Velleggia's restaurant doesn't discriminate against...

LETTERS TO THE EDITOR

April 27, 2001

Velleggia's restaurant doesn't discriminate against handicapped

Velleggia's is in Little Italy and Little Italy is in Baltimore. That area is a major tourist attraction for downtown. That means big dollars for the city and the neighborhood ("Restaurant, disability rights advocates at odds," April 16).

Just because it does not have a modern wheelchair entrance does not mean that the owners have not tried to accommodate disabled customers. They have.

The fact that satisfied disabled patrons have dined at Velleggia's for years clearly shows the problem is with the person who brought the complaint, not the restaurant.

I agree that modern buildings should be accessible for the disabled. However, in this case, the owners should be given some consideration. The building is 64 years old.

We've done a pretty good job driving thousands of good people out of Baltimore City. I hope we don't start doing the same with historic restaurants in Little Italy.

James Wright, Baldwin

The discrimination complaint against Velleggia's for inconvenient wheelchair access underscores the need to re-examine laws that give tyrannical power to the handicapped at the expense of business. Such laws have created a search-and-destroy mentality in an army of people waiting to pounce on the slightest infraction.

Staggering amounts have been paid across the state to replace curbs and restrooms and add ramps and other accessories, without regard to their utilization.

It is government's duty to protect the God-given rights we have by reason of our humanity, not to confer rights on special groups at the expense of someone else.

Consideration and accommodation to the needs of others are normal human traits, not to mention good business, and are not lacking at Velleggia's.

The restaurant caters to diners, as it was founded to do, not to activists empowered by inappropriate laws. Those not satisfied with their food or accommodations can eat elsewhere. Period.

Elizabeth Ward Nottrodt, Baltimore

Orthodox Church's Easter always falls after Passover

In both "Easter falls on same day for Christians" (April 11) and "Traditions herald coming of Easter" (April 14), The Sun stated that the difference in the calculation of the date for Easter between the Orthodox Church and the Roman Catholic and Protestant churches is that the Orthodox Church uses the Julian calendar calculations whereas Western churches use the Gregorian calendar.

While the difference in the calendars is one of the factors in the complex formula, it is an oversimplification to attribute the difference to this factor alone.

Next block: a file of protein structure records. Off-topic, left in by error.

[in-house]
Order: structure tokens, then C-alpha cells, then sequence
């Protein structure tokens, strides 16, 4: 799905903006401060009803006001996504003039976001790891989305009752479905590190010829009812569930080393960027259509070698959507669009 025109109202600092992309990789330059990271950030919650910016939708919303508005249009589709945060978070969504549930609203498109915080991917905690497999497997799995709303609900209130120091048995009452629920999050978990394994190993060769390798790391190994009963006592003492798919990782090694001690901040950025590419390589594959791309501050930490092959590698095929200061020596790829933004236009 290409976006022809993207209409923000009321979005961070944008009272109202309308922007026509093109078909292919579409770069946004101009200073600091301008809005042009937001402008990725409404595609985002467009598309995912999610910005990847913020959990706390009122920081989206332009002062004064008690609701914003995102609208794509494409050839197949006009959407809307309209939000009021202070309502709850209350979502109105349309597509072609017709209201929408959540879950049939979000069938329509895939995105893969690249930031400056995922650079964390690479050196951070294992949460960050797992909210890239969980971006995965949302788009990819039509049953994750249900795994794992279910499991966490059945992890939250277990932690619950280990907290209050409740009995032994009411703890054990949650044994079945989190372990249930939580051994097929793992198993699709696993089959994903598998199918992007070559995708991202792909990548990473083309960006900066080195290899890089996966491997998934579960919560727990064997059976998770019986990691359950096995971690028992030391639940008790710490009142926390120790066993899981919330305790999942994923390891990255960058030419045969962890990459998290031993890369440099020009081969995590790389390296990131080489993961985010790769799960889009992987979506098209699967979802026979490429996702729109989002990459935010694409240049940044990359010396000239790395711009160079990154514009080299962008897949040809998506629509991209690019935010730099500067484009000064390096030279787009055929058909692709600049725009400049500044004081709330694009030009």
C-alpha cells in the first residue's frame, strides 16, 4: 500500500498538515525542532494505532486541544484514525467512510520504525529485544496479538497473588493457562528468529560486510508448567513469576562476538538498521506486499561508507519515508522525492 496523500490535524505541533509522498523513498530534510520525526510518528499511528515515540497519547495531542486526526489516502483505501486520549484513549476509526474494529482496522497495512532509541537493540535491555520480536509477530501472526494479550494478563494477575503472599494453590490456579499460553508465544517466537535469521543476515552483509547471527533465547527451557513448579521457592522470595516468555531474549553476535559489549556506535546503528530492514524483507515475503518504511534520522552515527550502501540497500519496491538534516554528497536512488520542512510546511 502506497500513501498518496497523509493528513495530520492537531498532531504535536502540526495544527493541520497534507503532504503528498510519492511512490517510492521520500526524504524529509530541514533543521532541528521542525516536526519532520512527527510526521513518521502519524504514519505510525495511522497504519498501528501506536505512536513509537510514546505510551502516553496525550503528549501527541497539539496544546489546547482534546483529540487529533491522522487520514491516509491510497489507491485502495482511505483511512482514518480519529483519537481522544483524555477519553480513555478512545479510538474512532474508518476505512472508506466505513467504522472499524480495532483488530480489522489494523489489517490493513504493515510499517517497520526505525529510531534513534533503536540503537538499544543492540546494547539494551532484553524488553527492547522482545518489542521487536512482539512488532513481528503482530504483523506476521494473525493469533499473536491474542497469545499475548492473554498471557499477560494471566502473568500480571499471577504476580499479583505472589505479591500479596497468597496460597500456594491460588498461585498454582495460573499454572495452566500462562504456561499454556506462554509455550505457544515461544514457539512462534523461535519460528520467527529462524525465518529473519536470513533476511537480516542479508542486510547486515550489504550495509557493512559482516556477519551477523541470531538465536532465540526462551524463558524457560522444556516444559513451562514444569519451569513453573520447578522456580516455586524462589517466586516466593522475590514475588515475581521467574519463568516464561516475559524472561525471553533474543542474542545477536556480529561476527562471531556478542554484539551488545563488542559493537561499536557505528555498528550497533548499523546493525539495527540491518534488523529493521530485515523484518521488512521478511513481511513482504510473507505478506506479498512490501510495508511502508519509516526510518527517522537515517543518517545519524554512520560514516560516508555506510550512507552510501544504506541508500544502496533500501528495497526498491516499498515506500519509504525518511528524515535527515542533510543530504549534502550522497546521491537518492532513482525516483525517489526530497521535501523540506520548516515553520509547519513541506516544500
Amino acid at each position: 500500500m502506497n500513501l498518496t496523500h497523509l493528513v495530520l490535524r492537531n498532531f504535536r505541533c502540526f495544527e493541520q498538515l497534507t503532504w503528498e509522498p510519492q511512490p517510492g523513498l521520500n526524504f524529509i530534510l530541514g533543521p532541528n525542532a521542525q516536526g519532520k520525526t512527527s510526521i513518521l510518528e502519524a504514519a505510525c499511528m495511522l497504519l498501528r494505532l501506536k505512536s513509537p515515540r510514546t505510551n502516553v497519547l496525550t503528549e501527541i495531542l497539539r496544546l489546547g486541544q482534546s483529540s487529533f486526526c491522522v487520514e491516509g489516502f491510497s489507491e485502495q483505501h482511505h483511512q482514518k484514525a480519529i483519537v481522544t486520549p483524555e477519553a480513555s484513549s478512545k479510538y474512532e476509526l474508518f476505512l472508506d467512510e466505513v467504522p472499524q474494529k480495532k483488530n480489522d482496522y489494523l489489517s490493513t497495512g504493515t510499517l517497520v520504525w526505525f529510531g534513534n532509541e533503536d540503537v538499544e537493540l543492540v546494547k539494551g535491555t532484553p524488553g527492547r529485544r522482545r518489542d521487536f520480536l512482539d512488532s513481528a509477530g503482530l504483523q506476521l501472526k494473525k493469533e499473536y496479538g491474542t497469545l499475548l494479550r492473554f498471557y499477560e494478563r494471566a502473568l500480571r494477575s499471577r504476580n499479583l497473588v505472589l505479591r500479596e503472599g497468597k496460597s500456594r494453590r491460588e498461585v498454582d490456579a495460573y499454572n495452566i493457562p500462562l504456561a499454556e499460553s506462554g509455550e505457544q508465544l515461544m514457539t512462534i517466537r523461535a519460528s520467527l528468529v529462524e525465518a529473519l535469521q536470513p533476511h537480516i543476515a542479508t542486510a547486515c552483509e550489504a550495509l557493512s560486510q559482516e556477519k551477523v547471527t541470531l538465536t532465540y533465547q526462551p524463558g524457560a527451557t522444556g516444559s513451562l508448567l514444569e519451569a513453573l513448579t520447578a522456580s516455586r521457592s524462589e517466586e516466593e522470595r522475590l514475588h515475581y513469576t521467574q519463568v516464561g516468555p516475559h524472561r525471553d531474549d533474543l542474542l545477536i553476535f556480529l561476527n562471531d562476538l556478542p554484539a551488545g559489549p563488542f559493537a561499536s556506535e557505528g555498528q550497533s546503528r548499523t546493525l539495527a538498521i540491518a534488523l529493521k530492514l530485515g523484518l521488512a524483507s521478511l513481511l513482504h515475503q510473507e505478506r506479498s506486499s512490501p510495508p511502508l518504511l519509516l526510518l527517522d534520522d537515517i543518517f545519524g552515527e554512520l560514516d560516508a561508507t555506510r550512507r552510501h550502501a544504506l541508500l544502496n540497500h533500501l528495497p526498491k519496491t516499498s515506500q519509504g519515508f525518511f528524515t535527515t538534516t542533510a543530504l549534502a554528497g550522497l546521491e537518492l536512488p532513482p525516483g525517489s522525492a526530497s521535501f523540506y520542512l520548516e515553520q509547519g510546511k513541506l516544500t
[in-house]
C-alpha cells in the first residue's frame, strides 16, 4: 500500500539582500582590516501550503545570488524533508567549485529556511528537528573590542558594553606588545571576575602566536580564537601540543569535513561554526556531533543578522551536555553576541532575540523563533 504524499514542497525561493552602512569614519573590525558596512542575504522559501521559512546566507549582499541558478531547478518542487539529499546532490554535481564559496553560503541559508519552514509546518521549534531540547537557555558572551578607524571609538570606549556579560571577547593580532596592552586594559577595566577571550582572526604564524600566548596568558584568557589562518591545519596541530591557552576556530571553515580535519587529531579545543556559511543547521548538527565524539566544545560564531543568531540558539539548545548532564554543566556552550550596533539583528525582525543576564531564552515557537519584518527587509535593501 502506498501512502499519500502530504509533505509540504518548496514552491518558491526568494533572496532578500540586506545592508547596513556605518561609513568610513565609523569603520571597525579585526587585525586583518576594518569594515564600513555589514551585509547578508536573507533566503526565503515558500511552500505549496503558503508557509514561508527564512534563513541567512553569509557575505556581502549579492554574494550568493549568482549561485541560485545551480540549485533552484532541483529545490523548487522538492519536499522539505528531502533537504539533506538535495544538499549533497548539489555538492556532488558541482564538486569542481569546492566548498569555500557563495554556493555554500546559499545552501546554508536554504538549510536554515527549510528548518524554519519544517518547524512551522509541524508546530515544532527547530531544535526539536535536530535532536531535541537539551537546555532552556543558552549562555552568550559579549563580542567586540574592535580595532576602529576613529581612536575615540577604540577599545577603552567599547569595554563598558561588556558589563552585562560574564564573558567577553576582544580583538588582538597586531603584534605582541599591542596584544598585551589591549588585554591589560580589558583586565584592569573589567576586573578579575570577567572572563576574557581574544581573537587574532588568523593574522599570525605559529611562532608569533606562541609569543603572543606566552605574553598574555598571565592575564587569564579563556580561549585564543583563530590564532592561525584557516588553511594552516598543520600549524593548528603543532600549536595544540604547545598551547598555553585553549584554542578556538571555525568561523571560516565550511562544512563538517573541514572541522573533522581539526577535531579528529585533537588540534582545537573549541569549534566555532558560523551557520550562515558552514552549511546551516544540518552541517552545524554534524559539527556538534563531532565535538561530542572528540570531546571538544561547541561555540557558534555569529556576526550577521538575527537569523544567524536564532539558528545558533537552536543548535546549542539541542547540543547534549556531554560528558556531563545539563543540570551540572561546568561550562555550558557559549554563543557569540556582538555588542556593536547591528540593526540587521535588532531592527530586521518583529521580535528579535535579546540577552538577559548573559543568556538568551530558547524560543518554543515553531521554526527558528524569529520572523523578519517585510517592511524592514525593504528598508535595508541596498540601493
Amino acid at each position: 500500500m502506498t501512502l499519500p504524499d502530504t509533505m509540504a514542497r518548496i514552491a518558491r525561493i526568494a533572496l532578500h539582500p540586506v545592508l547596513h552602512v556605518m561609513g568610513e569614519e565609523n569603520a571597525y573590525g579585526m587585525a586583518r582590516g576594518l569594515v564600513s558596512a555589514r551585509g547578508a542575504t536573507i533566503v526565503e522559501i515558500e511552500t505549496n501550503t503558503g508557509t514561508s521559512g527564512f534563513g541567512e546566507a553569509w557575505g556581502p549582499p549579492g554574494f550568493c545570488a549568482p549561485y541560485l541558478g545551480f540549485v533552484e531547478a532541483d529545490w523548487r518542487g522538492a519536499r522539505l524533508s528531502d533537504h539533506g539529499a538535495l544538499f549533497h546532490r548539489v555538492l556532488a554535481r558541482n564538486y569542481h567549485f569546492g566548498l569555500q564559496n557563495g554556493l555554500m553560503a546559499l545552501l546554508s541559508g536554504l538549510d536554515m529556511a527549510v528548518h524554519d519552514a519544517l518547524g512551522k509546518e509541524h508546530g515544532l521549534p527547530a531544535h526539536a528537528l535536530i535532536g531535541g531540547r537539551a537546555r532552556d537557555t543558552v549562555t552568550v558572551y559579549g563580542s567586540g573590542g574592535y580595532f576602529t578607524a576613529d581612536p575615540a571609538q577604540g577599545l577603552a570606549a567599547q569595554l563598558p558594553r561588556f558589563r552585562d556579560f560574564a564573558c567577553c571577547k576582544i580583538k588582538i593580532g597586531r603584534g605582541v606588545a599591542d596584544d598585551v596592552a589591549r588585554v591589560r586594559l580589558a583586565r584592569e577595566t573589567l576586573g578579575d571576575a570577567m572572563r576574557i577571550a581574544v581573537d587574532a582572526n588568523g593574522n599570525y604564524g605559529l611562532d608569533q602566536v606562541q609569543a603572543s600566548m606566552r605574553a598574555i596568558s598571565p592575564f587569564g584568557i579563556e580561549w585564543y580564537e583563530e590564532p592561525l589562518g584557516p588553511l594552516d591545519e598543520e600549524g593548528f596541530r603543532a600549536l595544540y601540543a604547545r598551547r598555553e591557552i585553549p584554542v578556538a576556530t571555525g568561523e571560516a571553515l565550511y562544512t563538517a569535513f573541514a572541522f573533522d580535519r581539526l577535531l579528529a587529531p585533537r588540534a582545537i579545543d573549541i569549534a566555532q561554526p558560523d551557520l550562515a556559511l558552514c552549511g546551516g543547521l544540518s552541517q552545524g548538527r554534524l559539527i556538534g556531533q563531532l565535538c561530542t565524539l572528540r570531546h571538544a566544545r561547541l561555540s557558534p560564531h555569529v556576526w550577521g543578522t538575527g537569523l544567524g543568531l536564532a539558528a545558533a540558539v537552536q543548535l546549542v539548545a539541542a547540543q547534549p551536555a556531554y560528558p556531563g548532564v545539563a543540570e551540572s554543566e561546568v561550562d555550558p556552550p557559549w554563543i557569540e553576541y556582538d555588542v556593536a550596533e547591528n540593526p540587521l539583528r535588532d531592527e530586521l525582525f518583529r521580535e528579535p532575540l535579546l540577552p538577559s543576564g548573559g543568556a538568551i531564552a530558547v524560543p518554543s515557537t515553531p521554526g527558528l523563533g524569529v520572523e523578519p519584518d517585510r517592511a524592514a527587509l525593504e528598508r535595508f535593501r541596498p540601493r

If this were not so, the difference in the date for Easter would be 13 days each year. In fact, the date, as this year, is sometimes the same and in other years may vary from one week to four weeks different.

For Easter to be celebrated consistent with the biblical accounts of the crucifixion and resurrection of Jesus, it must occur after Passover. Accordingly, the formula used by the Orthodox Church is that Easter falls on the first Sunday after the first full moon after the vernal equinox, provided Jews have celebrated Passover.

If not, then it is the first Sunday following the next full moon.

Evan Alevizatos Chriss, Baltimore

Drug use offers no reason to commute death sentence

I was astounded by The Sun's article that told how Judge Catherine Blake overturned the death sentence of John Booth because the jury was not aware that Blake was high on heroin when he brutally murdered an elderly couple ("Death barred a 3rd time," April 21).

I understand Maryland considers being drunk or under the influence of drugs a mitigating circumstance. But if Blake was incapacitated by drugs, how could he tie these people up and calmly beat them to death? This does not appear to be the act of someone who was incapacitated.

I can understand trying to protect innocent people, but I believe criminals should not have easy outs.

Albert M. Harris, Baltimore

Gay rights act doesn't harm anyone's religious principles

Perhaps if Sen. Nancy Jacobs had read the Antidiscrimination Act of 2001 she would have avoided the embarrassment she should feel over her misrepresentation of it in her letter "Gay rights legislation offends the faith of many citizens" (April 17).

Nowhere in the legislation is there anything that should be construed as forcing people to abandon their religious principles. The legislation is strictly about behavior, specifically in the area of commerce. The law boils down to the following principle: All people must be treated equally, regardless of their actual or perceived sexual orientation.

This does not prevent Ms. Jacobs, or anyone else, from being bigoted against gays, any more than other civil rights legislation prevents bigotry against women, blacks, Catholics, left-handed individuals and so on.

D. Rein, Columbia

It's wrong for city mayor to raise taxes, cut services

I don't think it is right that Mayor Martin O'Malley is planning to raise taxes, cut services and lay off city employees.

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